But if Labor are true to their word, if the Senate does block Abbott's attempted repeal, and he is forced to call a double dissolution election, it is very unlikely he would be able to bring about the end of the tax within a year - his stated timetable for this eventuality.
Legal advice to both industry and environmental groups suggests it could take most of a Coalition government's first term, and that the process could become very messy.
The problems are both legal and practical.
Senators elected in a half-Senate election late next year do not take their seats until July 2014. Abbott's timetable is based on achieving the requirements for a double-dissolution election (two rejections by the Senate, three months apart) before that date, because once the senators change he would have to start the process all over again.
But the High Court has ruled the Senate must have ''a proper opportunity for debate'', which could make it tricky to get the requirements for a double-dissolution election in place before the Senate changeover in July.
Some, but not all, constitutional lawyers believe laws passed as a result of a quick double-dissolution election could be challenged on the basis that the new Senate was dissolved even before its members had a chance to take their seats. It would effectively be terminating the parliamentary terms of the old Senate and the newly elected Senate in one fell swoop.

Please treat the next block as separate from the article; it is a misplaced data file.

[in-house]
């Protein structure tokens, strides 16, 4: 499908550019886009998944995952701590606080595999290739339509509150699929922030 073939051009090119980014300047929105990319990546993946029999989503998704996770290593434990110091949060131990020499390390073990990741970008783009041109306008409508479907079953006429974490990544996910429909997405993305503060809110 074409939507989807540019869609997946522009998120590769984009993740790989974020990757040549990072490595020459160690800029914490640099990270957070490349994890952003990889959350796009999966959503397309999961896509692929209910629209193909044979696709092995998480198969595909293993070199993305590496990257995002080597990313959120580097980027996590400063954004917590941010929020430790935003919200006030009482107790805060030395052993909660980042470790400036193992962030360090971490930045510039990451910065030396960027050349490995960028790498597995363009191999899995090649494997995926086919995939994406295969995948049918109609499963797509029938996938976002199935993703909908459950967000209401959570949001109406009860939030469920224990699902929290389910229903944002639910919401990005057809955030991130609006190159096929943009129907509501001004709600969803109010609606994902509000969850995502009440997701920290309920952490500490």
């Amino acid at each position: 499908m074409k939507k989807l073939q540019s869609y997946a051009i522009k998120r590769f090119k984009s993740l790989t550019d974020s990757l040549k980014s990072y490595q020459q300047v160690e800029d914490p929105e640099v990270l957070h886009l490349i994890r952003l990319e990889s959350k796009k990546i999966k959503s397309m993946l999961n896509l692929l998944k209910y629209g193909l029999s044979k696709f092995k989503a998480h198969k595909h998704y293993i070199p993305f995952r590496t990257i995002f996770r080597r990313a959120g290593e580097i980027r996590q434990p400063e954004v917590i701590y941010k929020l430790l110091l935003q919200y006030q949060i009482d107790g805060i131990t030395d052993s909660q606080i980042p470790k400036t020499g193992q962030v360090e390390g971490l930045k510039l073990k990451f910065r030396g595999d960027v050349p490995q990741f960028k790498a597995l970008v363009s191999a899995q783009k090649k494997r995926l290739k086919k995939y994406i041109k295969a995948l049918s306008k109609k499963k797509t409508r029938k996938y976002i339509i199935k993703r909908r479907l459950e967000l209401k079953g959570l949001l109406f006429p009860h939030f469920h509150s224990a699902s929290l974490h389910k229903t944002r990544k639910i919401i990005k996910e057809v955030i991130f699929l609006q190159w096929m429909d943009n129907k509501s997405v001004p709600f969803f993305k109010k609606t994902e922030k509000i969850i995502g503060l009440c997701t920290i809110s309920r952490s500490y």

The constitutional lawyer George Williams tells the Herald he thinks legislation passed after such a rushed double dissolution would be ''open to challenge'', even if the big practical problems of getting to a double-dissolution poll in time could be overcome.
Another constitutional lawyer, Greg Craven, says there is no legal problem, but believes the practical problems are huge.
"It is perfectly clear that there is no prohibition against a double dissolution being called between a half-Senate election and new senators taking their sets. No matter how unusual this might be considered, there is nothing in the words or logic of section 57 to prevent it,'' he says.
''Of course, the practical reality is that the extended time required to produce the necessary conditions for a double dissolution probably means the question is purely theoretical."
If either the practical, or the legal, does stand in Abbott's way, companies could continue to pay the carbon tax until 2015.
And now we know the new $10 billion Clean Energy Finance Corporation, which the Coalition has also vowed to scrap, would be in the same political situation. The full $10 billion will be appropriated in the legislation setting it up, meaning that to stop its activities, the Coalition has to achieve the legislation's repeal.
The possibility he would not be able to quickly kill the carbon tax is something Abbott would rather not talk about. But if Labor can't find an answer to its big problem - how to stave off landslide defeat - Abbott's problem might be solved.